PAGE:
song and placed among the Top 5 on pop charts. With the help of
Cyrus' hip-shaking and rugged good looks, the single pigeon-holed the
singer rather unfairly as less country superstar and more Playgirl
pin-up novelty act. Now nearly a decade after "Achy" made
him an overnight sensation, Cyrus returns with "Southern
Rain"--a set that he hopes will finally pull him from beneath
his debut single's hefty shadow.
is a multiplatinum artist with a string of chart-toppers considered
a one-hit wonder? When does an artist that shot to No. 1 the first
time out spend the rest of his career wishing he had never recorded
the song that instantly granted him stardom? Both are easy questions
to answer if you're Billy Ray Cyrus.
Breaky Heart" became a No. 1
judged on its own merits, "Southern Rain" could be just
what Cyrus needs to achieve that. After all, he's included every
country music cliche (including requisite dedication to Elvis--this
one written by popster Bryan Adams). Don't hold it against him,
though. He's also pulled together a selection of radio-friendly tunes
that showcase his vocal and musical advancements.
the disc off with the first single, "You Won't Be Lonely
Now," Cyrus shows his trademark growl has matured . . . as has
his music. Not the strongest selection from the disc, but it's
certainly enough to return Cyrus to the listening public's
consciousness and prepare audiences for what is to come.
singer shares writing credits on the title track, the
nostalgia-filled "Southern Rain." Similarly convincing is
"Love You Back," an emotive, hook-laden track about love on
the run. At once accessible and compelling, Cyrus is ready for
immediate country airplay with either.
or an American-made products commercial. (Look for this as the next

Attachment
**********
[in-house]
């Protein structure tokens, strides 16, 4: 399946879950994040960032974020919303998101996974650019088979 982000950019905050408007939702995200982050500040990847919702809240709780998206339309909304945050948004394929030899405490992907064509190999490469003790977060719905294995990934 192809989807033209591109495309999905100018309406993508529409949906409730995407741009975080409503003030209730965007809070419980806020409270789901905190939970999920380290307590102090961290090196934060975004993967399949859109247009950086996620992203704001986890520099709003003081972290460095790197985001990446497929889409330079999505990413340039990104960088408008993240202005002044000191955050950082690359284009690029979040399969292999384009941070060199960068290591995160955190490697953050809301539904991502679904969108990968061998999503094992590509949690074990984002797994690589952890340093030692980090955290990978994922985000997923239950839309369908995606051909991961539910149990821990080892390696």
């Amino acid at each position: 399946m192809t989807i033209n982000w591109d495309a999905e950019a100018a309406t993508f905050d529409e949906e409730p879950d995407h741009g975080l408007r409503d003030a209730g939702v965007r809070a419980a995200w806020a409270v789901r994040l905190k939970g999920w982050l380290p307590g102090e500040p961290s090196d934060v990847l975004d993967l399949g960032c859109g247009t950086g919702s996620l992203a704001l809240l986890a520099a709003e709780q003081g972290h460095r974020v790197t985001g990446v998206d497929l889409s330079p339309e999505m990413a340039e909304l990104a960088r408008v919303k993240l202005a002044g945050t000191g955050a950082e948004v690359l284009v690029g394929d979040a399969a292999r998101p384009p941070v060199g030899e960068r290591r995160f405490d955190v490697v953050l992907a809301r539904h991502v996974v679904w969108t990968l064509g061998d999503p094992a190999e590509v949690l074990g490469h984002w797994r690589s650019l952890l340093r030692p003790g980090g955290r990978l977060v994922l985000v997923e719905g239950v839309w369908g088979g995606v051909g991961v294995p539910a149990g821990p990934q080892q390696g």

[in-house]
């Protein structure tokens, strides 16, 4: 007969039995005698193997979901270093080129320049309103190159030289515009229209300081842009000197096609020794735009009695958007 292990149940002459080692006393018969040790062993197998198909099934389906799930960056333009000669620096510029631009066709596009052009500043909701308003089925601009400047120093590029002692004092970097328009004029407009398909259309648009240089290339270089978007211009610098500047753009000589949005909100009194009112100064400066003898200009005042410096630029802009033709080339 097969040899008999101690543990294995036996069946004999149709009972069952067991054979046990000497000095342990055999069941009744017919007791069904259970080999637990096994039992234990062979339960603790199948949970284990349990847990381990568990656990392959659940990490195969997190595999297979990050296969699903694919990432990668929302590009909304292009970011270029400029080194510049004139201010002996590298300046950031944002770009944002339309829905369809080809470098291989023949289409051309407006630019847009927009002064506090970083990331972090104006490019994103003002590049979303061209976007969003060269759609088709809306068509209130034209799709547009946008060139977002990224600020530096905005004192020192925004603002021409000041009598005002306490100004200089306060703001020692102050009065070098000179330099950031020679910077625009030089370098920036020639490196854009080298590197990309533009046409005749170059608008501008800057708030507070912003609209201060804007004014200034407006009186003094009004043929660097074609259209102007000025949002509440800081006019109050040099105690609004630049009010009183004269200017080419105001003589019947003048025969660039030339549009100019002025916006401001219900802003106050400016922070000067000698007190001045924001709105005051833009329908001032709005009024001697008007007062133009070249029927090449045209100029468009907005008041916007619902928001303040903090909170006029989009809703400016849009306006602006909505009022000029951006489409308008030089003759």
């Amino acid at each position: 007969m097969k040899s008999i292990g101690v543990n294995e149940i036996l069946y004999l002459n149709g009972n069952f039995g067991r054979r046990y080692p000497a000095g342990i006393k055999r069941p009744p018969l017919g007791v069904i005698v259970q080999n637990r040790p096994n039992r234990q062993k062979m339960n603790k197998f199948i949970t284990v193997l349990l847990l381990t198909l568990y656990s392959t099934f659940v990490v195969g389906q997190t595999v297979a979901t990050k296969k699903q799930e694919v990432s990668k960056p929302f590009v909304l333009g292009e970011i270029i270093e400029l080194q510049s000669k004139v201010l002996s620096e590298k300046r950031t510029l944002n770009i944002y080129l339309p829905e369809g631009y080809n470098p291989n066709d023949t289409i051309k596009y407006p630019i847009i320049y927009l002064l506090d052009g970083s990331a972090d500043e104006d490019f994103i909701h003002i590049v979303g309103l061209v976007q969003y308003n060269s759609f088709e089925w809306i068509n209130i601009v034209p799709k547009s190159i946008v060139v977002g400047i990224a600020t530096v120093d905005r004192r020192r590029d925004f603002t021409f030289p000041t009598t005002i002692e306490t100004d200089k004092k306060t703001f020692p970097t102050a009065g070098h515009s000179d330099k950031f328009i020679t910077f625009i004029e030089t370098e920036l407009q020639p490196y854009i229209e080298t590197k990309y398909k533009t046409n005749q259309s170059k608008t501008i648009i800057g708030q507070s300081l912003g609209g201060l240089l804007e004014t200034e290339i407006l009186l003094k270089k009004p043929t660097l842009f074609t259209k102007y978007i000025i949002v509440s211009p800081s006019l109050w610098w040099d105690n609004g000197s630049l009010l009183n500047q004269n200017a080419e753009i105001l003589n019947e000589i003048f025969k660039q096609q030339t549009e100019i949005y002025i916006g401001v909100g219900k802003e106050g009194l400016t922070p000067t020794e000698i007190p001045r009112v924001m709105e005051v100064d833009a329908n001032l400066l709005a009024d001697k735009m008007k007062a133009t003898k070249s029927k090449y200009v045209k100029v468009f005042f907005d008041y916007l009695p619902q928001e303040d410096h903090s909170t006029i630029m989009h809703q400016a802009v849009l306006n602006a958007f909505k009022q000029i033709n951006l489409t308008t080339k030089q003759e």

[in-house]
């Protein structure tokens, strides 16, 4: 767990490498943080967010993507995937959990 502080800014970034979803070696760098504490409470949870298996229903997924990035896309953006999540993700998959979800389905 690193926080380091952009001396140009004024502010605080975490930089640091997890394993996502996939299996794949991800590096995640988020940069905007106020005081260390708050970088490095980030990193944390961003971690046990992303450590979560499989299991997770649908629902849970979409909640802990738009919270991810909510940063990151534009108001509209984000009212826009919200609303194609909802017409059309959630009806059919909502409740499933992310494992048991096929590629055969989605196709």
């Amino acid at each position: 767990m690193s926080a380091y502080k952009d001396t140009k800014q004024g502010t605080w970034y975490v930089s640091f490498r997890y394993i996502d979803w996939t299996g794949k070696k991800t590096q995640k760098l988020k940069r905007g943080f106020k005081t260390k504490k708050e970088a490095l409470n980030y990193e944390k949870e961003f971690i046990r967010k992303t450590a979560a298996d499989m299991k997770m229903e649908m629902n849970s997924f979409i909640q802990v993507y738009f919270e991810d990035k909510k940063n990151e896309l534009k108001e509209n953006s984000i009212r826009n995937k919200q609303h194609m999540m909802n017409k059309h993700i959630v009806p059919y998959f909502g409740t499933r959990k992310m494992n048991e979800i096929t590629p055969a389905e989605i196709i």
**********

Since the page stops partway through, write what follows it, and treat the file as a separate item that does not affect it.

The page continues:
strong-suit has always been his rock-a-billy roots--and he refuses
to disappoint here. "Crazy 'Bout You Baby," with Jerry Lee
Lewis-inspired piano work, gets the blood pumping. Requisite white
trash anthem "Burnin' Down the Trailer Park" will elicit a
get shaky when Cyrus evokes thoughts of Country's "working
man" Aaron Tippin, both in his CD cover attire (black leather
pants and black, sleeveless shirt) and the somewhat hackneyed "We
The People." The track screams to be incorporated either into a
the closing track and show-stopper "Without You," things
have smoothed out. The passionate, plaintive cut, co-penned by Cyrus
and pop one-hit wonder Jude Cole (1990's "Baby, It's
Tonight"), is everything Cyrus should hope to be remembered as.
On a track layered thick with steel guitar, Cyrus masterfully
performs an agile tight-rope act between pop and country power
balladry. As with the name of his record-setting debut CD, Billy Ray
gives all he has to show why he has, throughout all his career
pitfalls, refused to be counted out.
You" is the homerun Cyrus has been seeking for 10 years.
Open-minded radio programmers in both music formats could easily
allow this stellar single to cement Cyrus' star status and return him
to the top of Billboard's charts.
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